Rory Best claims Ulster have the ambition to be the best team in Europe.
The Ulster hooker says that in order to achieve that aim, they must first conquer their Irish rivals.
"We want to be the best team in Europe and, to do that, you have to start off by being the best team in Ireland.
"Leinster are regarded as the best team in Europe so we knew we had to get ahead of Munster. This is one step but it really means nothing if we can't follow it up."
Best says that in order to prove they had made real progress this season, the Ulster players knew they had to better last year's Heineken Cup quarter-final defeat to Northampton Saints.
"Last year we got to the quarter-finals and in the second half we just didn't perform," he said.
"We talk about trying to get better each year and to get better this year, we had to make the semis as a minimum and we're there now.
"Munster and Leinster have really set the standard over the last 10 years and you could see what it meant to us after the final whistle to beat Munster.
"We certainly believe we are good enough. We have the belief that we have a great team."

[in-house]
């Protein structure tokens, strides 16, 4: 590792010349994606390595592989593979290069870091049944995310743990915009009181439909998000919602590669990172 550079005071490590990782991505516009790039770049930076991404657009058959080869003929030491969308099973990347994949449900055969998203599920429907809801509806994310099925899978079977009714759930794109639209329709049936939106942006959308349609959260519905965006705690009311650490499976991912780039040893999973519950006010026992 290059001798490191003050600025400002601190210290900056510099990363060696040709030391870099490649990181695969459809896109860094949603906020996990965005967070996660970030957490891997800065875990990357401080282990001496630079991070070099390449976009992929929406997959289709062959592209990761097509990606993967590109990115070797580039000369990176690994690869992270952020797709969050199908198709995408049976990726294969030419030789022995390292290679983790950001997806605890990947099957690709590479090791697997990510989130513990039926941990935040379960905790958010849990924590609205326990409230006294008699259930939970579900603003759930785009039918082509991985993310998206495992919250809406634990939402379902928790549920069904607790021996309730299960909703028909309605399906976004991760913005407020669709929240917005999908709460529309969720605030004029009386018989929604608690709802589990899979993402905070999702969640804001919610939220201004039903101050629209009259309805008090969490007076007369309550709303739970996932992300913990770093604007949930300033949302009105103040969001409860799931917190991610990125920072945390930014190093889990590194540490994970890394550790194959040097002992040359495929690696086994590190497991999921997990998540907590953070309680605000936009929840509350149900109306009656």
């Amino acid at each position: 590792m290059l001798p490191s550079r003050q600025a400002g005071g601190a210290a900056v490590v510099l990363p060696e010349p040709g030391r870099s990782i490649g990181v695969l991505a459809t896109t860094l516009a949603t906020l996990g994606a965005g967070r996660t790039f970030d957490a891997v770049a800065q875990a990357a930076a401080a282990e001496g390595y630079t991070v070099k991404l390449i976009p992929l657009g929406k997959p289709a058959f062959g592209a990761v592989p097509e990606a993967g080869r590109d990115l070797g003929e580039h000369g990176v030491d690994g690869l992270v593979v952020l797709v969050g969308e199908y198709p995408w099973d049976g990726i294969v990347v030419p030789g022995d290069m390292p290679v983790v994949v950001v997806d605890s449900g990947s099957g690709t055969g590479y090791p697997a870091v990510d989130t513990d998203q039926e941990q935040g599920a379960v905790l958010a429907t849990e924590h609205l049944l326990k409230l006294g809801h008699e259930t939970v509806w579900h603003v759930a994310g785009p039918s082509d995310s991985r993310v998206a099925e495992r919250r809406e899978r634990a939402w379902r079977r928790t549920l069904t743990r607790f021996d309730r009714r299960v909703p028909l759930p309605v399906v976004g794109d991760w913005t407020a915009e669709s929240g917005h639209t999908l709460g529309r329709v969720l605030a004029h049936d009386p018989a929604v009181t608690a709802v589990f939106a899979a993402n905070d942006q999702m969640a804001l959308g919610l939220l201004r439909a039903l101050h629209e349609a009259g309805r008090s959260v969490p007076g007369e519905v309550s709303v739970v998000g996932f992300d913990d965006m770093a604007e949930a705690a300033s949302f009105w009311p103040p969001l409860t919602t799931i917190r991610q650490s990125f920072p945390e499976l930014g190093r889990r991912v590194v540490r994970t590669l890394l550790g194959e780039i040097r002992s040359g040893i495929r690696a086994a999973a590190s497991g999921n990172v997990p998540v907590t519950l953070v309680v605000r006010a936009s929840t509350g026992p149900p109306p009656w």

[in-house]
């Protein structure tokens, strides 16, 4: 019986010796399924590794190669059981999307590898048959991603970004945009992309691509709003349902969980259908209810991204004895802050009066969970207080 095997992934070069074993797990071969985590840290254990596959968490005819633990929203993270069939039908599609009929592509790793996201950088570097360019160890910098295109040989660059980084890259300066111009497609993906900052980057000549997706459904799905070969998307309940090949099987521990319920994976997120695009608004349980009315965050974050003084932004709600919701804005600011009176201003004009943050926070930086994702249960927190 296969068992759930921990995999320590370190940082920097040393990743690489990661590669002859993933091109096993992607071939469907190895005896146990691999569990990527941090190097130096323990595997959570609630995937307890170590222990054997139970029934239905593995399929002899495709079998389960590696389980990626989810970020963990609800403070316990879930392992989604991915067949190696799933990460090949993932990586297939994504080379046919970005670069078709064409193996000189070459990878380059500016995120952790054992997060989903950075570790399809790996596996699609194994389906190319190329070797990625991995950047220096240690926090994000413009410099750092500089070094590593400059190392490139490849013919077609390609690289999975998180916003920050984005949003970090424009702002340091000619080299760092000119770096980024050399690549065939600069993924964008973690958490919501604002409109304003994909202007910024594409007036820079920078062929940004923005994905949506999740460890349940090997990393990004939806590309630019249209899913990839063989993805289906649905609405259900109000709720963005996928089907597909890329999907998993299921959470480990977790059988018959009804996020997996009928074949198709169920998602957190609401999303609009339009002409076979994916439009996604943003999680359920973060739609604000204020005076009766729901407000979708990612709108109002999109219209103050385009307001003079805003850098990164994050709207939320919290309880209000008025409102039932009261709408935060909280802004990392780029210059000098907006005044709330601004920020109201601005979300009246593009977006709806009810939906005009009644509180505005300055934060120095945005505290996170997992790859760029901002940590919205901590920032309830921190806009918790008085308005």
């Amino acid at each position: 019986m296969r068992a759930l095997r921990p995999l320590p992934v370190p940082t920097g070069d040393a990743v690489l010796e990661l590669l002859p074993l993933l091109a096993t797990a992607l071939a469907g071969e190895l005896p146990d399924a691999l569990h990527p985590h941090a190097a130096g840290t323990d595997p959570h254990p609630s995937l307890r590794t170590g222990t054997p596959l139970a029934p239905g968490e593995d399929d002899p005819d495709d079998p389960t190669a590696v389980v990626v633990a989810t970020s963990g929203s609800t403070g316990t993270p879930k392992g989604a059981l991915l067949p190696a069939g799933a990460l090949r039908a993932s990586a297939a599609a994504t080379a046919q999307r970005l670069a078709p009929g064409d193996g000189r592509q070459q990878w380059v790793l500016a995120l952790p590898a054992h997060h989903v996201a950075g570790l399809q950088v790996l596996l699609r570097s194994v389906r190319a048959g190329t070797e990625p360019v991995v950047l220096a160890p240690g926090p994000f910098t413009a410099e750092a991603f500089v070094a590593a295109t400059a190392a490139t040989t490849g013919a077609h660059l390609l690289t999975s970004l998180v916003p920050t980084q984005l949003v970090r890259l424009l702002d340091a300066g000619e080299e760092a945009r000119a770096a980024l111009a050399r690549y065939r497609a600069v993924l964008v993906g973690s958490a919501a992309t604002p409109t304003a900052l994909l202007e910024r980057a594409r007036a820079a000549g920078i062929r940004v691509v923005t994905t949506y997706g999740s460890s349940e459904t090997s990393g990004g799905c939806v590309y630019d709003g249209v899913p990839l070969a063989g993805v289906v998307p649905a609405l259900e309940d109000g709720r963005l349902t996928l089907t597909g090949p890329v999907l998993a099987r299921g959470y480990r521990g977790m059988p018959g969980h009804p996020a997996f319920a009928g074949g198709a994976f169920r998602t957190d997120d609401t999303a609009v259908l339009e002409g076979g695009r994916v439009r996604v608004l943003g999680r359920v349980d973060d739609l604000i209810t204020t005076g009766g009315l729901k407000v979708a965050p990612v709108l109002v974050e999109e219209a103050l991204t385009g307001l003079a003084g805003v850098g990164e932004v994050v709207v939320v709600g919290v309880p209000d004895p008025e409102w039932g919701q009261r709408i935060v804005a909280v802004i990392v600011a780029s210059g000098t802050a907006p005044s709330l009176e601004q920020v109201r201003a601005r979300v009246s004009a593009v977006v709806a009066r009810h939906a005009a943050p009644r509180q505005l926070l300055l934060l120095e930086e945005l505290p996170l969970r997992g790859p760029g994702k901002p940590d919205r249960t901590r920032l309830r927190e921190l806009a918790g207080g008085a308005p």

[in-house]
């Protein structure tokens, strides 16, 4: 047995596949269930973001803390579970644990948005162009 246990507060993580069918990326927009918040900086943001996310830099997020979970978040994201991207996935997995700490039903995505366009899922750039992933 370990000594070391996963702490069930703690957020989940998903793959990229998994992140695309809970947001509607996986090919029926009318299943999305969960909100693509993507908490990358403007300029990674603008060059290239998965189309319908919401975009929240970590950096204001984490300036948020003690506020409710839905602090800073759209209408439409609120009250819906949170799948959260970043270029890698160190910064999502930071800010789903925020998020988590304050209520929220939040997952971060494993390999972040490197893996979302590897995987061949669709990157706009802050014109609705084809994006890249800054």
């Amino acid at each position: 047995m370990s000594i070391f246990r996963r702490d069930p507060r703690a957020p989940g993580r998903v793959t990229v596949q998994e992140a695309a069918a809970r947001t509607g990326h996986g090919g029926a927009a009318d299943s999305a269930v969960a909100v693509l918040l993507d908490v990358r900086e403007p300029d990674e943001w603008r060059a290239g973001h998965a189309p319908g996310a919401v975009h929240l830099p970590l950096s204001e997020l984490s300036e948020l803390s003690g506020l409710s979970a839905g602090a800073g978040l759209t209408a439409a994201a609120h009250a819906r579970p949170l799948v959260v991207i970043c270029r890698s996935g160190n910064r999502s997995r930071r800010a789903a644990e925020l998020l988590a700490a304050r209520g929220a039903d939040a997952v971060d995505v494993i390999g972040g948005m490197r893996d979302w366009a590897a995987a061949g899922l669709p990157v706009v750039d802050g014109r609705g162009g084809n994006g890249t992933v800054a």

Ulster head coach Brian McLaughlin is just as confident that Ulster can go even further in the Heineken Cup this season.
They play Edinburgh in the semi-finals on Saturday April 28 at the Aviva Stadium in Dublin.
"You saw in the first 25 minutes (against Munster) that we fear nobody," McLaughlin said.
"We are capable of playing rugby that's right up there with any side in Europe. We're really starting to eat at that top table as far as European rugby is concerned.
"The self-belief we have is something we've been building over the last three years, building that attitude that we can cope with absolutely everything.
"We won this game because of three years hard work, not just by the coaching staff and management team, but by the senior players.
"This is only the start of the journey as far as we're concerned."
McLaughlin will not be around next season to continue the hard work he has carried out over the past three seasons.
However, he is determined to go out on a high before his successor Mark Anscombe takes over on June 1.
"It's exciting times for us," he said.
"We have a massive game away to Connacht next week in the league and we want to keep fighting on both fronts for as long as we possibly can.
"Edinburgh put in what can only be described as an heroic performance against Toulouse so we know what we have to do when they visit the Aviva in three weeks time.
"I am very proud of what Ulster has achieved so far and this day is one that will live long in my memory for the rest of my life."